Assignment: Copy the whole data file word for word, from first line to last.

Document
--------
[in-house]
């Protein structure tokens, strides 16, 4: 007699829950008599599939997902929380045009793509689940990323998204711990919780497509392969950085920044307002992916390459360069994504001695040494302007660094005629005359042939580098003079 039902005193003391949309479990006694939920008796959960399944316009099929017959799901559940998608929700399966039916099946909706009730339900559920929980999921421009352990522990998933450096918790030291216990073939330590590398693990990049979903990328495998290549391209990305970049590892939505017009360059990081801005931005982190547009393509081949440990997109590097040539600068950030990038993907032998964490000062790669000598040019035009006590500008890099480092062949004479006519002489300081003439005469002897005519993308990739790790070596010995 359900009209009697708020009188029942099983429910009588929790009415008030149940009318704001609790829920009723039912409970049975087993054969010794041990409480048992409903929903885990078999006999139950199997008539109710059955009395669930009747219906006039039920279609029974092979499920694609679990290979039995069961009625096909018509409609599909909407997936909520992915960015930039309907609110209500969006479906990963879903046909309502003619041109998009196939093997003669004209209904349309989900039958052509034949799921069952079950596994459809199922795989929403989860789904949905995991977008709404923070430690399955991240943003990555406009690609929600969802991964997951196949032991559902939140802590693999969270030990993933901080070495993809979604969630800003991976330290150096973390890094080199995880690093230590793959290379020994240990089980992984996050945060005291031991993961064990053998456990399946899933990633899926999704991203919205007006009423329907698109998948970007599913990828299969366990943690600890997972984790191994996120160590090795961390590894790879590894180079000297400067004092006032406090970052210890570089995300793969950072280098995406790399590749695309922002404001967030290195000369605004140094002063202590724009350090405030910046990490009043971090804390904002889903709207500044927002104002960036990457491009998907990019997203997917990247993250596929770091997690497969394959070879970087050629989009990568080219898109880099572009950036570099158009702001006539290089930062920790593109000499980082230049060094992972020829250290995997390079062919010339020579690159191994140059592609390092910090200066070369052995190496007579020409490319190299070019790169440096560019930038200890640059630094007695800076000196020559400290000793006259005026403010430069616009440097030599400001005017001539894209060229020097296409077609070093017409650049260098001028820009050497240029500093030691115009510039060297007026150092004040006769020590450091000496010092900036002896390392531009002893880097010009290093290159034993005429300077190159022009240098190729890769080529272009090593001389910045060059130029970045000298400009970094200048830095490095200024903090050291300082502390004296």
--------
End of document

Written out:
[in-house]
């Protein structure tokens, strides 16, 4: 007699829950008599599939997902929380045009793509689940990323998204711990919780497509392969950085920044307002992916390459360069994504001695040494302007660094005629005359042939580098003079 039902005193003391949309479990006694939920008796959960399944316009099929017959799901559940998608929700399966039916099946909706009730339900559920929980999921421009352990522990998933450096918790030291216990073939330590590398693990990049979903990328495998290549391209990305970049590892939505017009360059990081801005931005982190547009393509081949440990997109590097040539600068950030990038993907032998964490000062790669000598040019035009006590500008890099480092062949004479006519002489300081003439005469002897005519993308990739790790070596010995 359900009209009697708020009188029942099983429910009588929790009415008030149940009318704001609790829920009723039912409970049975087993054969010794041990409480048992409903929903885990078999006999139950199997008539109710059955009395669930009747219906006039039920279609029974092979499920694609679990290979039995069961009625096909018509409609599909909407997936909520992915960015930039309907609110209500969006479906990963879903046909309502003619041109998009196939093997003669004209209904349309989900039958052509034949799921069952079950596994459809199922795989929403989860789904949905995991977008709404923070430690399955991240943003990555406009690609929600969802991964997951196949032991559902939140802590693999969270030990993933901080070495993809979604969630800003991976330290150096973390890094080199995880690093230590793959290379020994240990089980992984996050945060005291031991993961064990053998456990399946899933990633899926999704991203919205007006009423329907698109998948970007599913990828299969366990943690600890997972984790191994996120160590090795961390590894790879590894180079000297400067004092006032406090970052210890570089995300793969950072280098995406790399590749695309922002404001967030290195000369605004140094002063202590724009350090405030910046990490009043971090804390904002889903709207500044927002104002960036990457491009998907990019997203997917990247993250596929770091997690497969394959070879970087050629989009990568080219898109880099572009950036570099158009702001006539290089930062920790593109000499980082230049060094992972020829250290995997390079062919010339020579690159191994140059592609390092910090200066070369052995190496007579020409490319190299070019790169440096560019930038200890640059630094007695800076000196020559400290000793006259005026403010430069616009440097030599400001005017001539894209060229020097296409077609070093017409650049260098001028820009050497240029500093030691115009510039060297007026150092004040006769020590450091000496010092900036002896390392531009002893880097010009290093290159034993005429300077190159022009240098190729890769080529272009090593001389910045060059130029970045000298400009970094200048830095490095200024903090050291300082502390004296």